Easter Bread: Braided Bread

by beth on April 23, 2011

We started the tra­di­tion of hav­ing an Easter bread sev­eral years ago in our home.  At first we bought it because there is a great Greek bak­ery near by that sells it.  After a while though Mike began to won­der if we could make it.

Turns out we could or more impor­tantly HE could, since he is the one who took on the change.  And it wasn’t that hard to make & fig­ure out what worked best.  For some rea­son bread by hand always seems hard, to me any­way, but really it’s not.


So Mike went through the jour­ney of find­ing out how make this bread tak­ing the tra­di­tion on for him­self. And then he took me through the process.  I love the how beau­ti­ful the browned bread looks & it has the per­fect bal­ance of sweet­ness in a bread.  As it sweeter than your aver­age bread. It reminds me a lot of chal­lah bread, but Easter Bread is not as rich in but­tery taste and is sweeter.

This bread is won­der­ful tra­di­tion to add to any Easter table.

The cir­cle of the bread sym­bol­izes the cir­cle of unend­ing life and the red egg sym­bol­izes the blood of the Cru­ci­fix­ion of Christ and His Res­ur­rec­tion.  I love how some­thing as sim­ple as bread can con­vey so much mean­ing.  And the break­ing of bread over a meal with friends, fam­ily & even strangers is a beau­ti­ful way to bond & invite peo­ple to share in the jour­ney of life together.

What You Need:

3 Cups All-Purpose Flour, Divided
1/4 Cup Gran­u­lated White Sugar
1 Tea­spoon of Salt
1 Pack­age Active Dry Yeast (.25 ounce)
2/3 Cup Whole or 2% Milk
2 Table­spoons Unsalted But­ter
2 Eggs
6 Table­spoons of But­ter (melted, brush 1/2 on before bak­ing other 1/2 after bak­ing)
1 Table­spoon of Veg­etable (or Olive) Oil
1 Red Egg (or as close to red as you can get!)

How To Put It Together:

In a large bowl, com­bine 1 cup flour, sugar, salt and yeast; stir well. Warm milk to a low tem­per­a­ture (either on stove top or in microwave. Soft­ened but­ter to room temperature.

Add your but­ter & milk to the flour mix­ture. Make sure the ingre­di­ents are fully incorporated.

Add two eggs and 1/2 cup flour & then mix this together until it is one mix­ture. Add the remain­ing flour, do this slowly, about 1/2 cup. Make sure to fully incor­po­rate EACH 1/2 cup as you add, you want this to be a cohe­sive dough mix.

Once you have your dough all together. Place your dough on a lightly floured sur­face. Knead until smooth and elas­tic. You want it to still be soft but not sticky to touch, it takes about 8–10 min­utes to knead.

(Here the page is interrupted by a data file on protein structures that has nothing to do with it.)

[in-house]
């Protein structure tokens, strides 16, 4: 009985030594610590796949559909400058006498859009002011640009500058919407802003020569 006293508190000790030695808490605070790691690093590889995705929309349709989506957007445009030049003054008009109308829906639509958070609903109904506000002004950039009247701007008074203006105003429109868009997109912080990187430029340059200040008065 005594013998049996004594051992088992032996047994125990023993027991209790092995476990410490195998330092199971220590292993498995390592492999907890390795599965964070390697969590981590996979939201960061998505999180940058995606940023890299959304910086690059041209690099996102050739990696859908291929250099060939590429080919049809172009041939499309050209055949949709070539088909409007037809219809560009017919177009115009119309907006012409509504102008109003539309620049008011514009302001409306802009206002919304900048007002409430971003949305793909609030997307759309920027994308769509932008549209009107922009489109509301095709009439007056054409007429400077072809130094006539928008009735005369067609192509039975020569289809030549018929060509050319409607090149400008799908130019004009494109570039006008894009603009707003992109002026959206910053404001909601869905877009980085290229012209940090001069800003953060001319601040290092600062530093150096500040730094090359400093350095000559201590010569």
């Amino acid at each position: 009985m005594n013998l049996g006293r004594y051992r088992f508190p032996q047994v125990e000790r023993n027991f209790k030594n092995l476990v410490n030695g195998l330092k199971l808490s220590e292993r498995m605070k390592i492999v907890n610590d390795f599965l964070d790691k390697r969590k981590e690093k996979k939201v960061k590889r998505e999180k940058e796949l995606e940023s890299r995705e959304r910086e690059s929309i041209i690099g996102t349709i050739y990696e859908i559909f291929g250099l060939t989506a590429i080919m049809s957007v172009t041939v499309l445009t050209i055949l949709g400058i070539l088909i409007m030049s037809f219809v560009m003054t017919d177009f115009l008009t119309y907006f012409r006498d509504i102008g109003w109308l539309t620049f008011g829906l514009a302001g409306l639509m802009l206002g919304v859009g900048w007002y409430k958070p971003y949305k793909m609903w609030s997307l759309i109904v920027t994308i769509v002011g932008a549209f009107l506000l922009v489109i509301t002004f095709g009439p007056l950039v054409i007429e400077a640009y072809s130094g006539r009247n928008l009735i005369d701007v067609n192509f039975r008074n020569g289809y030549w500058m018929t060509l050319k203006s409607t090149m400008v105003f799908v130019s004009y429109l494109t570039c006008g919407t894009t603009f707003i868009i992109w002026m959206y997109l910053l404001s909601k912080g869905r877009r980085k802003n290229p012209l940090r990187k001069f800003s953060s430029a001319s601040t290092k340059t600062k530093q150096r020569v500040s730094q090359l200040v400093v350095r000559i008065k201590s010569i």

Once you have it kneaded then put it in a lightly oiled large bowl & turn the dough around in the bowl so it is coated with the oil. Cover with a damp kitchen towel and let your dough rise in a warm place. You want to let it rise until the dough has dou­bled in vol­ume. Dou­bling takes about 1 hour (although depend­ing on humid­ity & how warm the space your bak­ing in is it may vary slightly).

Once your dough has risen you will punch down your dough. Then place it onto a lightly floured sur­face (the kitchen counter or table works just fine for all the kneading).

Divide the dough into two equal parts, round in shape. Cover the dough with a towel & let it rest on the lightly floured sur­face for about 10 min­utes. After the dough has rested you will roll each round part into a long roll about 24–32 inches long and 1 1/2 inches thick.

Use your two long pieces of dough to inter­weave them together form­ing a loosely braided ring (think of braid­ing hair or rib­bon, same process here). Seal the ends of the ring together, then make (with your fin­gers) a small hole to slide your egg in. Best place to set your egg in is any­where in between where the two braided pieces of dough meet.

Place your braided round loaf on a but­tered bak­ing sheet and cover loosely with a damp towel. Place it in a warm place and let it rise. You will want it to be dou­bled in size, this takes about 45–50 minutes.

After the ringed loaf has risen brush it with 3 table­spoons melted butter.

Pre­heat oven to 350 degrees.

Bake in pre­heated oven for 45 to 55 min­utes, until golden brown. Place on a wire rack to cool.

While it is cool­ing brush your browned Easter bread with the other 3 table­spoons of melted butter.


Serve with your meals all day long! I love this with din­ner & then the next morn­ing on Easter Mon­day with a cup of cof­fee or tea. Of course you could adapt this bread with­out the egg & serve it year round or for other hol­i­day cel­e­bra­tions of yours too if you like. Per­haps even driz­zling some white icing over it when serv­ing it.

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{ 3 comments… read them below or add one }

1 alicia April 23, 2011 at 11:30 pm

Very cool tradition. Thanks for sharing. Happy Easter!


2 Martha (MM) April 24, 2011 at 8:59 am

This is gorgeous! Have a Happy Easter :-)


3 faemom May 7, 2011 at 3:41 am

This looks amazing. And it’s such a cool tradition. Now if only I could figure out a solution to my yeast problem.


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